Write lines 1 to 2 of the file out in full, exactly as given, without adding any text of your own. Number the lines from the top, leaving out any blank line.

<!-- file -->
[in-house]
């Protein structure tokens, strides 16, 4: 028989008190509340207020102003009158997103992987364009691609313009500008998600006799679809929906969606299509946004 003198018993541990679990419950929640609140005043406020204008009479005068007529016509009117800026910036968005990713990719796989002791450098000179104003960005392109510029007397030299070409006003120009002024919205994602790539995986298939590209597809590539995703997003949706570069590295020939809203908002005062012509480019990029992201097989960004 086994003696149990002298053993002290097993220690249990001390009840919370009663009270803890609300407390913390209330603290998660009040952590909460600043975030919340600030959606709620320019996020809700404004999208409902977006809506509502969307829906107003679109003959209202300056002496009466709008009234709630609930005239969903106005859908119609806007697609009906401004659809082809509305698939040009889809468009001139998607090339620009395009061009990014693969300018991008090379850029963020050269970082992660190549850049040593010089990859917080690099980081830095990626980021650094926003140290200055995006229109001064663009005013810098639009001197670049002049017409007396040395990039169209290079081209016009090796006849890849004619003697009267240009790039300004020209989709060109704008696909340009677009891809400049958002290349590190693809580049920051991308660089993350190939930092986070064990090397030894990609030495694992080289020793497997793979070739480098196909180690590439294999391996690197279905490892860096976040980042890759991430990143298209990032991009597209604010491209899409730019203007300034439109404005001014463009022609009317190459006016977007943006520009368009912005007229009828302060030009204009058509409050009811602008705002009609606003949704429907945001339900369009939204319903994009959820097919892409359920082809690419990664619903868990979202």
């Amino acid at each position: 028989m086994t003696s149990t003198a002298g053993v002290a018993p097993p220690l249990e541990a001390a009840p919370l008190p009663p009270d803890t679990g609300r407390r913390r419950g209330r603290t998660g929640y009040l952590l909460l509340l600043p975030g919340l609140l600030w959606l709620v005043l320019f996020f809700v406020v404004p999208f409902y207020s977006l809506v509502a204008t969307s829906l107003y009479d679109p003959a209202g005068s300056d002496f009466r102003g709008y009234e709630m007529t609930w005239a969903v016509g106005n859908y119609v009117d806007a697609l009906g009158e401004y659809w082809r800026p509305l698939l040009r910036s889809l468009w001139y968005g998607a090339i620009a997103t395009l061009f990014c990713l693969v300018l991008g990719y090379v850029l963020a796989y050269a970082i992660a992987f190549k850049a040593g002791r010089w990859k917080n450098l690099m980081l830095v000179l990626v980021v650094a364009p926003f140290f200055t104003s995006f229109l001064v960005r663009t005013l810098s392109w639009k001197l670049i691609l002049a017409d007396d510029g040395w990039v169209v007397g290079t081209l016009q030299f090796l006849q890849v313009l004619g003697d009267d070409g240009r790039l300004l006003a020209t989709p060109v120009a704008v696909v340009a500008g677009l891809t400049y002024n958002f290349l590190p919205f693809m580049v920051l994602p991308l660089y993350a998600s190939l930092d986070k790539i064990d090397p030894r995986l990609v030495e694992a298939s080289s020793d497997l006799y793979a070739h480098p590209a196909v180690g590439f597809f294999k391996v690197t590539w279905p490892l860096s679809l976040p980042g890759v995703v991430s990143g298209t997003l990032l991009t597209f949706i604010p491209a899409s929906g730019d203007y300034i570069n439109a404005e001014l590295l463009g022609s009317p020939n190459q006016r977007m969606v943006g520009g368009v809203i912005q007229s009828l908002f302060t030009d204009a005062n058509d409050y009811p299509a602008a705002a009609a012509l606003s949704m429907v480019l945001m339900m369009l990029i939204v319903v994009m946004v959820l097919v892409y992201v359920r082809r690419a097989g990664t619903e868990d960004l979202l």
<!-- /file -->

[in-house]
């Protein structure tokens, strides 16, 4: 028989008190509340207020102003009158997103992987364009691609313009500008998600006799679809929906969606299509946004 003198018993541990679990419950929640609140005043406020204008009479005068007529016509009117800026910036968005990713990719796989002791450098000179104003960005392109510029007397030299070409006003120009002024919205994602790539995986298939590209597809590539995703997003949706570069590295020939809203908002005062012509480019990029992201097989960004 086994003696149990002298053993002290097993220690249990001390009840919370009663009270803890609300407390913390209330603290998660009040952590909460600043975030919340600030959606709620320019996020809700404004999208409902977006809506509502969307829906107003679109003959209202300056002496009466709008009234709630609930005239969903106005859908119609806007697609009906401004659809082809509305698939040009889809468009001139998607090339620009395009061009990014693969300018991008090379850029963020050269970082992660190549850049040593010089990859917080690099980081830095990626980021650094926003140290200055995006229109001064663009005013810098639009001197670049002049017409007396040395990039169209290079081209016009090796006849890849004619003697009267240009790039300004020209989709060109704008696909340009677009891809400049958002290349590190693809580049920051991308660089993350190939930092986070064990090397030894990609030495694992080289020793497997793979070739480098196909180690590439294999391996690197279905490892860096976040980042890759991430990143298209990032991009597209604010491209899409730019203007300034439109404005001014463009022609009317190459006016977007943006520009368009912005007229009828302060030009204009058509409050009811602008705002009609606003949704429907945001339900369009939204319903994009959820097919892409359920082809690419990664619903868990979202």